Yesterday the Chinese government declared war on the snow. Here’s the scoop. Over the past two weeks southern China has been hit by freakish weather. And when I say freakish, I mean freakish, that is to say blizzards and ice storms. Now where I come from (Minnesota) blizzards and ice storms are not considered freak weather, here we’re talking about southern China, basically from the Yangtze River (and a bit north of it) on south to Guangdong Province. Shanghai and Nanjing got a foot of snow. Most of Anhui Province is buried under snow. Heavy snow fell in Wuhan, Changsha, Nanchang, and Guizhou. To give you an idea of how bizarre this is, it would be something akin to American cities like Atlanta, Birmingham, New Orleans, and maybe Tallahassee getting a foot of snow. it just doesn’t happen. Since this weather system has hit some of China’s most populated (and poorest) regions during the height of the pre-Chinese New Year travel rush, which normally sees 178 million people travel during the week, what has unfolded is a disaster of epic proportions.
Just consider some of the statistics that are being reported:
*79 million people affected
*5.8 million people stranded on or waiting for trains
*at one point earlier in the week, it was estimated that there were 800,000 people stranded at the railway station in Guangzhou–almost all migrant workers trying to go home for the holiday
*8000 cargo trains halted (these carry the bulk of China’s food and coal)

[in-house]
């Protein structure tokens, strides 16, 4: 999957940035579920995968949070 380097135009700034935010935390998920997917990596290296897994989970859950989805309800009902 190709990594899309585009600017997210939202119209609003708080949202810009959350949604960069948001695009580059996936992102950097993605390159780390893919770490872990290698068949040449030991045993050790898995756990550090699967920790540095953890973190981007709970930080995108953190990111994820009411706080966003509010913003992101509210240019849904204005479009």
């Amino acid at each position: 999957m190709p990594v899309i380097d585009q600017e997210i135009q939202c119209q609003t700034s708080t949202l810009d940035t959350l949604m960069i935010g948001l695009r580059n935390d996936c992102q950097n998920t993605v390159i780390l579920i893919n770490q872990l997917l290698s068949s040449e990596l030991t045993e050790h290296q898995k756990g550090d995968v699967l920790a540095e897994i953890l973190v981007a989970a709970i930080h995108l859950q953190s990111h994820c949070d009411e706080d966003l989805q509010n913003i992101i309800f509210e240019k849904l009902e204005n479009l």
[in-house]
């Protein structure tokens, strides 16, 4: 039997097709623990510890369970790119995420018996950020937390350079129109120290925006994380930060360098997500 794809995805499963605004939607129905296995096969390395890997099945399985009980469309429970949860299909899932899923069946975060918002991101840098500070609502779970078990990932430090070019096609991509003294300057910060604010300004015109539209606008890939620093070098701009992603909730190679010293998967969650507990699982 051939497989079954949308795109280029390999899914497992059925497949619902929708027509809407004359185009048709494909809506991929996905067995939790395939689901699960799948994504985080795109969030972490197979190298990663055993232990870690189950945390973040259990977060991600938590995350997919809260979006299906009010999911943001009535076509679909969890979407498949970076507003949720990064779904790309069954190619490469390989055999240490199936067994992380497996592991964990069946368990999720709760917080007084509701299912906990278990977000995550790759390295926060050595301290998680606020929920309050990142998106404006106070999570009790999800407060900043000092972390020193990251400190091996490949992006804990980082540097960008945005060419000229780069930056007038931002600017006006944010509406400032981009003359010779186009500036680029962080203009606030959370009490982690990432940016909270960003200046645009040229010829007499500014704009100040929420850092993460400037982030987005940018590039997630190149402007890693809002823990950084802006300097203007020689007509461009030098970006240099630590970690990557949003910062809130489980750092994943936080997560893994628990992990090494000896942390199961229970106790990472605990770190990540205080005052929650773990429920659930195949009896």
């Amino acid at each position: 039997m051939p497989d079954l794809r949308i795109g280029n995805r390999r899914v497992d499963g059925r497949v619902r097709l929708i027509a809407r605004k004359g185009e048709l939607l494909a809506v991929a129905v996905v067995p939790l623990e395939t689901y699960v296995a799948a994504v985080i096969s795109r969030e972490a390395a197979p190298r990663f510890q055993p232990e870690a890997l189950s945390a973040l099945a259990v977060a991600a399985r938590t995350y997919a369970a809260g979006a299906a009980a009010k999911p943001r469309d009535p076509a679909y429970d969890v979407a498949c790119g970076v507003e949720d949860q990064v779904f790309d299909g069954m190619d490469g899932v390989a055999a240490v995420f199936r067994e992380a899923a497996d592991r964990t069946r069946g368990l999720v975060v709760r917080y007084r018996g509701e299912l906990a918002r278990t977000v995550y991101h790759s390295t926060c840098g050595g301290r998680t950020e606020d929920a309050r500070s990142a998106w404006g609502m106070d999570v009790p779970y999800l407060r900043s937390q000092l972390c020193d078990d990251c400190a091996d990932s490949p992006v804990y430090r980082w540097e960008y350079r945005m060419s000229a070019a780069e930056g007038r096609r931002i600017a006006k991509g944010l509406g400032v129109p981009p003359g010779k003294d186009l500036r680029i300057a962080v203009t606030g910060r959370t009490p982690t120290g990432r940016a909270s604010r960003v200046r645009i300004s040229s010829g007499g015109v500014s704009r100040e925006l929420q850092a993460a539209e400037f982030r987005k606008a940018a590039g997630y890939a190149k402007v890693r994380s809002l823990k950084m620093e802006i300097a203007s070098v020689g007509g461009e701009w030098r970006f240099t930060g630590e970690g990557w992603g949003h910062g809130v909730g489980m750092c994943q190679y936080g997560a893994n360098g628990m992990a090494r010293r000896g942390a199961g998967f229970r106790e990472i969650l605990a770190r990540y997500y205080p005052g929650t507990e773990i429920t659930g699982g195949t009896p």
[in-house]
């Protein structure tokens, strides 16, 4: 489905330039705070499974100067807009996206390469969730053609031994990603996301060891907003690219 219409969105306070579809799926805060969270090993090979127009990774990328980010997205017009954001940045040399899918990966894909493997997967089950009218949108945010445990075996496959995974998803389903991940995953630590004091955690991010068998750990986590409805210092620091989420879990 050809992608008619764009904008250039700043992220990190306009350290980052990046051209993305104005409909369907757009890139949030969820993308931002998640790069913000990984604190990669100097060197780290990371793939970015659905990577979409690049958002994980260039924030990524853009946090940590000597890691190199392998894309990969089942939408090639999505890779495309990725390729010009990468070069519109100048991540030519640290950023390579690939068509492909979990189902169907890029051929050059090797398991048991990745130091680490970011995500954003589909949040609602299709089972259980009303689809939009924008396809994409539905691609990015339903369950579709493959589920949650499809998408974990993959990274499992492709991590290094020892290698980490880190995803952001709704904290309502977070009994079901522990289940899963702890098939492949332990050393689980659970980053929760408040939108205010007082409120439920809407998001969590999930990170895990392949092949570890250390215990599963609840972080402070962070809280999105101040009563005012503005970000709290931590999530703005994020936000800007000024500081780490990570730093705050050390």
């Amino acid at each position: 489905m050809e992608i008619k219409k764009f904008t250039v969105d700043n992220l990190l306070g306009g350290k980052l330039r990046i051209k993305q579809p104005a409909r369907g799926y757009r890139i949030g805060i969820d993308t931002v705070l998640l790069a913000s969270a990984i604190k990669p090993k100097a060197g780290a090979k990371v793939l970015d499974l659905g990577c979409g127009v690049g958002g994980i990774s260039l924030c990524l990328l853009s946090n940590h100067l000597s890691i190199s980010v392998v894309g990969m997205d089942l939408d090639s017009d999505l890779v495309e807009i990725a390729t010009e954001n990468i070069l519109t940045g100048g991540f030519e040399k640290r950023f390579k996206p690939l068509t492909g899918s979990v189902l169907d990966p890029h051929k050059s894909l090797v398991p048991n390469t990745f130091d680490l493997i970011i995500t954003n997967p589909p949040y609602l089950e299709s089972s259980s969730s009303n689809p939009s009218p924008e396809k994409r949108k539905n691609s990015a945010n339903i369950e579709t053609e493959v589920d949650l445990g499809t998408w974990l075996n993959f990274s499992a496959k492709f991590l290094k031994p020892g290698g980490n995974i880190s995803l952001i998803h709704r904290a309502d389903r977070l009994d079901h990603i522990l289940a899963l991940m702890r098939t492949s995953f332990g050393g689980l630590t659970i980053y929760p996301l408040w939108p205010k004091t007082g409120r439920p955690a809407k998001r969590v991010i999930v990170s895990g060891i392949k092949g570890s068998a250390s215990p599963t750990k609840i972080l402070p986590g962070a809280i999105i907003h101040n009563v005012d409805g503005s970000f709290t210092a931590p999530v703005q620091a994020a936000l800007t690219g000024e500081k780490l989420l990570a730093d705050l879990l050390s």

*complete shut-down of the Beijing-Guangzhou rail line
*$7.5 billion worth of damage (power grids, crops, etc.)
*1 entire city in Hunan has been without power or water for 8 days
*350,000 troops mobilized to help with disaster relief
*1.7 million people evacuated
*the beginnings of power and food shortages
As with most numbers related to China, it really is difficult to wrap one’s brain around all that. One thing that has been particularly interesting to watch is the media coverage of the disaster. Whereas the media in US would be in red-faced, manic, full-throated screeching mode on how bad things are and how every government official from the president on down is personally responsible, the opposite happens here. Since all media outlets are by, extension, the communications department of the government and party, here the stories are all about what a wonderful job the leaders are doing, and how isn’t it wonderful that the party is there for the masses, and the TV screens are filled with images showing the heroics of the party, military, and government leaders (all one in the same, mind you) handing out food and blankets and honoring as martyrs workers killed trying to restore power to darkened cities. Quite frankly, I find both extremes of coverage a bit hard to take, because we all know that the truth is somewhere in the middle, at a distance very far from either of these extremes. But the leaders here know their history—-dynasties have often risen or fallen on the backs of national disasters. It was something called the mandate of heaven.
And in Beijing the weather is the same day in and day out: Sunny and 35 degrees (f).
For some captivating photos, go here.